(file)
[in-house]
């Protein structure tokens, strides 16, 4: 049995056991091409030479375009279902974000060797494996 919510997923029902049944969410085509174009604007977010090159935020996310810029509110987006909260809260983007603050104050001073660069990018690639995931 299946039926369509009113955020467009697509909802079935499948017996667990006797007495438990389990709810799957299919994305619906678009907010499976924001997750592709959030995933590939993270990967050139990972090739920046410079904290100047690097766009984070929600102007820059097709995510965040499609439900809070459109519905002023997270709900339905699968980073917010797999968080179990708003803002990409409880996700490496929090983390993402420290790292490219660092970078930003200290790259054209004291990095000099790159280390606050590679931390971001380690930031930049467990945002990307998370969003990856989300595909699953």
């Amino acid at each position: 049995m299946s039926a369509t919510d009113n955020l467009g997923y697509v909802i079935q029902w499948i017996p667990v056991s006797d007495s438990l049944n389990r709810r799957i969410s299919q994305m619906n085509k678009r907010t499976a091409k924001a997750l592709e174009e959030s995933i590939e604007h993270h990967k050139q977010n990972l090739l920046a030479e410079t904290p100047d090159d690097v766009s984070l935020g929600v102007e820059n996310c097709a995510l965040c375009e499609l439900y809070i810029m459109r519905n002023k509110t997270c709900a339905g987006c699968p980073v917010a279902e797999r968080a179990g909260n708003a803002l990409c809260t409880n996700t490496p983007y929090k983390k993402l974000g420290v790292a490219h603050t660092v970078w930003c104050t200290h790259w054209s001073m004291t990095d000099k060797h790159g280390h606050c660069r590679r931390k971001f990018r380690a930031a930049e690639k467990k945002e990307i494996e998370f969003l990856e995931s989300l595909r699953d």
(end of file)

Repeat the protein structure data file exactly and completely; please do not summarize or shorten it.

[in-house]
């Protein structure tokens, strides 16, 4: 049995056991091409030479375009279902974000060797494996 919510997923029902049944969410085509174009604007977010090159935020996310810029509110987006909260809260983007603050104050001073660069990018690639995931 299946039926369509009113955020467009697509909802079935499948017996667990006797007495438990389990709810799957299919994305619906678009907010499976924001997750592709959030995933590939993270990967050139990972090739920046410079904290100047690097766009984070929600102007820059097709995510965040499609439900809070459109519905002023997270709900339905699968980073917010797999968080179990708003803002990409409880996700490496929090983390993402420290790292490219660092970078930003200290790259054209004291990095000099790159280390606050590679931390971001380690930031930049467990945002990307998370969003990856989300595909699953």
């Amino acid at each position: 049995m299946s039926a369509t919510d009113n955020l467009g997923y697509v909802i079935q029902w499948i017996p667990v056991s006797d007495s438990l049944n389990r709810r799957i969410s299919q994305m619906n085509k678009r907010t499976a091409k924001a997750l592709e174009e959030s995933i590939e604007h993270h990967k050139q977010n990972l090739l920046a030479e410079t904290p100047d090159d690097v766009s984070l935020g929600v102007e820059n996310c097709a995510l965040c375009e499609l439900y809070i810029m459109r519905n002023k509110t997270c709900a339905g987006c699968p980073v917010a279902e797999r968080a179990g909260n708003a803002l990409c809260t409880n996700t490496p983007y929090k983390k993402l974000g420290v790292a490219h603050t660092v970078w930003c104050t200290h790259w054209s001073m004291t990095d000099k060797h790159g280390h606050c660069r590679r931390k971001f990018r380690a930031a930049e690639k467990k945002e990307i494996e998370f969003l990856e995931s989300l595909r699953d």